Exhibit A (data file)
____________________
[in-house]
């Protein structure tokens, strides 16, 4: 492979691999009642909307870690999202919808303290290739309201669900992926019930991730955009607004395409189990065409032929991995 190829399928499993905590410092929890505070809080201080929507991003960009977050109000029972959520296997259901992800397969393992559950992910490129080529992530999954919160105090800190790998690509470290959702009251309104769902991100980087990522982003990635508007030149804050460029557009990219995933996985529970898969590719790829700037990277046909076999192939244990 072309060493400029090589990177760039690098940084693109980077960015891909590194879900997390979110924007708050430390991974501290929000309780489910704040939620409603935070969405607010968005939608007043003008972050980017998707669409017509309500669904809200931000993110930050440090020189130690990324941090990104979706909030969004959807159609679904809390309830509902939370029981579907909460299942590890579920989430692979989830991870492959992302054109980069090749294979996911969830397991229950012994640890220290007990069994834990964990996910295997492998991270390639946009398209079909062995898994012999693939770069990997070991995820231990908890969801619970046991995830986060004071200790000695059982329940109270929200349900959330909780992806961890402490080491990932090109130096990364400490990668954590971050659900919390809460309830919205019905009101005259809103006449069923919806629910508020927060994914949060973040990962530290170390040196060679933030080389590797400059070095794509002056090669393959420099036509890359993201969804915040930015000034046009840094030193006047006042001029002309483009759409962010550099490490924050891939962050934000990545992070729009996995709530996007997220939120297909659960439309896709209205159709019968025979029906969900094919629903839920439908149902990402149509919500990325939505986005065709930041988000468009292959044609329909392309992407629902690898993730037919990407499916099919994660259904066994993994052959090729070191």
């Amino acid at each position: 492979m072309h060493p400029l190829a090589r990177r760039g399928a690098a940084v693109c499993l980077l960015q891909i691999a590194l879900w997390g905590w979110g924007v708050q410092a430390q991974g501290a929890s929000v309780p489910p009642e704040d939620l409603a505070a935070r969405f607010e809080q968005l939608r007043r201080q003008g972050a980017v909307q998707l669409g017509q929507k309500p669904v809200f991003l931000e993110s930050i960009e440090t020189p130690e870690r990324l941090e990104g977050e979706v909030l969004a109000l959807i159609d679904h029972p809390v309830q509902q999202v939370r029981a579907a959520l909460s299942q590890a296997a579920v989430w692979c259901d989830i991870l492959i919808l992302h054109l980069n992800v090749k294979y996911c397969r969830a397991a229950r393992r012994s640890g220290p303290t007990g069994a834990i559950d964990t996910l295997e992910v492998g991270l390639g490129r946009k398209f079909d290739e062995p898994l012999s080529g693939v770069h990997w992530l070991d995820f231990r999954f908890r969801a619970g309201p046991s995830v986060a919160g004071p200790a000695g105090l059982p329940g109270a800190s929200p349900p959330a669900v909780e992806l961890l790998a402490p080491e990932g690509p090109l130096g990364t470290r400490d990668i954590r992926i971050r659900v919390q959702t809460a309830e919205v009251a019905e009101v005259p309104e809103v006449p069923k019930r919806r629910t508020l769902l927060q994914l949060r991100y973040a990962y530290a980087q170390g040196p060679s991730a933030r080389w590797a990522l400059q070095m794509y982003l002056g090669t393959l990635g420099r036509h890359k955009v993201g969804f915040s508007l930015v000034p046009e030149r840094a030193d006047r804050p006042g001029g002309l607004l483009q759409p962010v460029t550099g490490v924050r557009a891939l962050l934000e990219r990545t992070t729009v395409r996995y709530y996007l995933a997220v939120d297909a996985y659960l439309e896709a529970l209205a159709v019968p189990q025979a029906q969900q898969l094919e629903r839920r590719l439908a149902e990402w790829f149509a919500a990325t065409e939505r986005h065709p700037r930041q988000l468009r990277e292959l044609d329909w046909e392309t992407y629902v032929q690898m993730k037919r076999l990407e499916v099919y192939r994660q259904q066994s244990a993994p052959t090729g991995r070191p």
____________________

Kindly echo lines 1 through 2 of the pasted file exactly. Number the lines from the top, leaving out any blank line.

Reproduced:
[in-house]
């Protein structure tokens, strides 16, 4: 492979691999009642909307870690999202919808303290290739309201669900992926019930991730955009607004395409189990065409032929991995 190829399928499993905590410092929890505070809080201080929507991003960009977050109000029972959520296997259901992800397969393992559950992910490129080529992530999954919160105090800190790998690509470290959702009251309104769902991100980087990522982003990635508007030149804050460029557009990219995933996985529970898969590719790829700037990277046909076999192939244990 072309060493400029090589990177760039690098940084693109980077960015891909590194879900997390979110924007708050430390991974501290929000309780489910704040939620409603935070969405607010968005939608007043003008972050980017998707669409017509309500669904809200931000993110930050440090020189130690990324941090990104979706909030969004959807159609679904809390309830509902939370029981579907909460299942590890579920989430692979989830991870492959992302054109980069090749294979996911969830397991229950012994640890220290007990069994834990964990996910295997492998991270390639946009398209079909062995898994012999693939770069990997070991995820231990908890969801619970046991995830986060004071200790000695059982329940109270929200349900959330909780992806961890402490080491990932090109130096990364400490990668954590971050659900919390809460309830919205019905009101005259809103006449069923919806629910508020927060994914949060973040990962530290170390040196060679933030080389590797400059070095794509002056090669393959420099036509890359993201969804915040930015000034046009840094030193006047006042001029002309483009759409962010550099490490924050891939962050934000990545992070729009996995709530996007997220939120297909659960439309896709209205159709019968025979029906969900094919629903839920439908149902990402149509919500990325939505986005065709930041988000468009292959044609329909392309992407629902690898993730037919990407499916099919994660259904066994993994052959090729070191």